by Karl Nehring
Partita No. 3 in E Major, BWV 1006 9 (Lute Suite No. 4); Sonata No. 3 in C Major, BWV 1005; Sonata No.1 in G minor, BWV 1001. Jason Vieaux, guitar. Azica Records ACD-71347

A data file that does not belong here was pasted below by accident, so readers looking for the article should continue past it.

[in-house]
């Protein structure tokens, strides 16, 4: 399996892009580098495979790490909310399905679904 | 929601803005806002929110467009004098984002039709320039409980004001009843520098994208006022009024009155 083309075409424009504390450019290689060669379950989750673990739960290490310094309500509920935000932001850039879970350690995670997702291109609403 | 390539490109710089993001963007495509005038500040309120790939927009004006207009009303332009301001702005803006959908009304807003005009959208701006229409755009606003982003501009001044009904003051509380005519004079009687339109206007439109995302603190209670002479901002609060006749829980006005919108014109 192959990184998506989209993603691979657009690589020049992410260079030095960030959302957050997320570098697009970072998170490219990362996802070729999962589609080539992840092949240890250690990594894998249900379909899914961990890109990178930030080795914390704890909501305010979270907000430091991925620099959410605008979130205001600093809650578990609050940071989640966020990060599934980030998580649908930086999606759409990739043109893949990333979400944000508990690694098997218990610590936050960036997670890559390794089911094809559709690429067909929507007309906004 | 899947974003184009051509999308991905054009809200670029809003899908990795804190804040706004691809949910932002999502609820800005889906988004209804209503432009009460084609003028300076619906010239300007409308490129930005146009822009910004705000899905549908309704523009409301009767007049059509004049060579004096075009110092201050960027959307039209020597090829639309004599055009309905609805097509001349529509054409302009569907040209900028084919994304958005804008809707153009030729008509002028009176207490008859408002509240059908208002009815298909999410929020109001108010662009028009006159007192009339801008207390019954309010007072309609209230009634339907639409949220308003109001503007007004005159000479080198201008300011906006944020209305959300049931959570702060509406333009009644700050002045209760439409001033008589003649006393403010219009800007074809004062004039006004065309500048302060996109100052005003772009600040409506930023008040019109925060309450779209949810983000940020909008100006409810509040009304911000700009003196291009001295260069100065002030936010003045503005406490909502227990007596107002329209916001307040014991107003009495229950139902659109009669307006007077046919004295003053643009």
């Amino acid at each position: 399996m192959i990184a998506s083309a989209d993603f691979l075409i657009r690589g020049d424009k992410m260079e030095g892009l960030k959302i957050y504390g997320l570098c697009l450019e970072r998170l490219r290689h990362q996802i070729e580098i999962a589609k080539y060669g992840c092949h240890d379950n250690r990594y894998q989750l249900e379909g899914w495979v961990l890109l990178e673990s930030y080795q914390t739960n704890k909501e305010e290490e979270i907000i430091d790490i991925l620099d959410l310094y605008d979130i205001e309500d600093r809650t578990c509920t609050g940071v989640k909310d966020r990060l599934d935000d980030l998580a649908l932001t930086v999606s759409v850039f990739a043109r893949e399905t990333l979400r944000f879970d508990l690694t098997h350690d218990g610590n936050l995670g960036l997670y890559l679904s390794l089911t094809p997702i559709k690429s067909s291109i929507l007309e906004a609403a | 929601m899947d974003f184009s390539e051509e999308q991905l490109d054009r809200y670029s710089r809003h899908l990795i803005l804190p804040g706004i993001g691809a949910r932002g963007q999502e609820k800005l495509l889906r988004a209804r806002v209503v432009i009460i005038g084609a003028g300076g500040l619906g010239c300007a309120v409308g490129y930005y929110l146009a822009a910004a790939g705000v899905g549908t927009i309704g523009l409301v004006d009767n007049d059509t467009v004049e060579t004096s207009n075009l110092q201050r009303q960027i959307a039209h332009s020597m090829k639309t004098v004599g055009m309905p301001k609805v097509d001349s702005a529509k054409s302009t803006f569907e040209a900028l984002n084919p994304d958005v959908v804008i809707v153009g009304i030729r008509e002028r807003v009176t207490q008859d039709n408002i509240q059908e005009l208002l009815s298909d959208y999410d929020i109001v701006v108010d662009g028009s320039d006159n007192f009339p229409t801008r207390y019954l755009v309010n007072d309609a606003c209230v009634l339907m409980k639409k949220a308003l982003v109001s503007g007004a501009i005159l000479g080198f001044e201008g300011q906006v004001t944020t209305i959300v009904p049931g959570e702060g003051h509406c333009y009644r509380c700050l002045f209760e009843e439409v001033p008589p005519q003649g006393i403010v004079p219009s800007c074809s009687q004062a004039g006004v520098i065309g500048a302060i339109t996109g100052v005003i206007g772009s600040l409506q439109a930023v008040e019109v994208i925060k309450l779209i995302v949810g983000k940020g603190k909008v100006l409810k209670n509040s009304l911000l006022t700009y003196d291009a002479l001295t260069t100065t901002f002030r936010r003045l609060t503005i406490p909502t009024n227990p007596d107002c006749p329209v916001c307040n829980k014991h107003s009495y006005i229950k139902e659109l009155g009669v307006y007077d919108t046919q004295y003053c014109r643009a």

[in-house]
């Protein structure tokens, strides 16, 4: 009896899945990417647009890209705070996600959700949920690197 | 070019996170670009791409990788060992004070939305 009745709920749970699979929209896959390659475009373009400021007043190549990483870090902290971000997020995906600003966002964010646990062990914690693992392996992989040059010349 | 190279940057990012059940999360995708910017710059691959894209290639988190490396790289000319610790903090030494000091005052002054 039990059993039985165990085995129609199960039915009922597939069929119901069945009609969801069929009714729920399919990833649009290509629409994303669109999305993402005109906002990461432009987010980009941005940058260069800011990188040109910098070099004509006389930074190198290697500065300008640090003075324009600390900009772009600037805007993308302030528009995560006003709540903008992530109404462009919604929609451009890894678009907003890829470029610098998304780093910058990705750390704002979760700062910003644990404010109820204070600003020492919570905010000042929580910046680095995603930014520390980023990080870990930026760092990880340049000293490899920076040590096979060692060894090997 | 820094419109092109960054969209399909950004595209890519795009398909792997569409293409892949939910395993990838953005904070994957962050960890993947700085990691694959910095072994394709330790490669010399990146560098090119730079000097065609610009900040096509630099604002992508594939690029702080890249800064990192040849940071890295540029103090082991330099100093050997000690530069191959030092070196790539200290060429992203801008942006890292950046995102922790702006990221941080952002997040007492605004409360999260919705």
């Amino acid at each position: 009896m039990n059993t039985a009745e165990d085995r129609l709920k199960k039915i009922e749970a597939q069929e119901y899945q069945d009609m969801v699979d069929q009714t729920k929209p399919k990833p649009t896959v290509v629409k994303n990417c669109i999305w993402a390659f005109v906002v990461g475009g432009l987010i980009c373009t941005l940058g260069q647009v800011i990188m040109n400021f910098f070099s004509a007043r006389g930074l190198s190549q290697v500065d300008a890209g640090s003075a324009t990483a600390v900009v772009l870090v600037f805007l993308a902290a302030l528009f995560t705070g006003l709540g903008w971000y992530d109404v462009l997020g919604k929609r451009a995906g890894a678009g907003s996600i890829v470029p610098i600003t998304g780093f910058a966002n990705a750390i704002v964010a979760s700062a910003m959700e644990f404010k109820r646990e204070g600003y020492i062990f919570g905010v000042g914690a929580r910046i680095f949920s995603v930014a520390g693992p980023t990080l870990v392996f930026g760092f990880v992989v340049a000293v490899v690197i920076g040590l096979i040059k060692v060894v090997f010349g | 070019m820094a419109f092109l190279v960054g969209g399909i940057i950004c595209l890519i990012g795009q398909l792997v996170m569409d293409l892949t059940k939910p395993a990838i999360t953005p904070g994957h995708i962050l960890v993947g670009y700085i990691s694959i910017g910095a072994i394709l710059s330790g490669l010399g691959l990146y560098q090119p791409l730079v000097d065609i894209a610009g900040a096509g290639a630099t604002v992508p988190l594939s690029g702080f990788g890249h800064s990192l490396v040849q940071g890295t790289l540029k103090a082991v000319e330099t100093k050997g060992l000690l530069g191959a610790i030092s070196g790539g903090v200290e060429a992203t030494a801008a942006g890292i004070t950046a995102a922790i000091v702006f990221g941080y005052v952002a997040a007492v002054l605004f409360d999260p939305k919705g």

One of the first questions that springs to mind when encountering a Volume 2 of anything is, “what about Volume 1?” In the case of this new release from the American guitarist Jason Vieaux (b. 1973), you won’t have to wait long for the answer, for here is how he kicks off his liner note essay: “So, ‘Bach Volme 2'… this would indicate there was some kind of a ‘Volume 1,’ right?... some background is needed for anyone who cares to read about the genesis of this particular release. Indeed it’s been well over a decade since the 2009 issue of three lute works of Johann Sebastian Bach (1685-1750), Bach Vol. 1, Works for Lute, was out on Azica. The idea Azica and I had back then was that there would eventually be a Volume 2, which would complete the ‘lute’ set by making a ‘violin’ record that included BWV 1006, which is both the 3rd Violin Partita and the 4th Lute Suite. Well, ‘eventually’ turned out to be about 13 years, 2 kids, 700 more gigs, and over 8 hours of commercial releases later.” Although I did wonder a bit myself about Volume 1, having never encountered it, I was already familiar with Vieaux’s playing, having first discovered him on a CD he had released well before Bach Volume 1, his marvelous collection of music by jazz guitarist Pat Metheny, titled Images of Metheny (Azica ACD 71233). That recording from 2005 includes 13 Metheny compositions that Vieaux interprets on classical guitar, including five songs Vieaux arranged into the form of a baroque suite. It’s a real gem of a recording that should appeal to appeal to jazz and classical guitar fans alike, well worth tracking down. Years later, Metheny returned the compliment, dedicating a composition for solo classical guitar titled Four Paths of Light to Vieaux and inviting Vieaux to record it for inclusion on Metheny’s 2021 album Road to the Sun (reviewed here), an album that marked Metheny’s first foray into classical composition.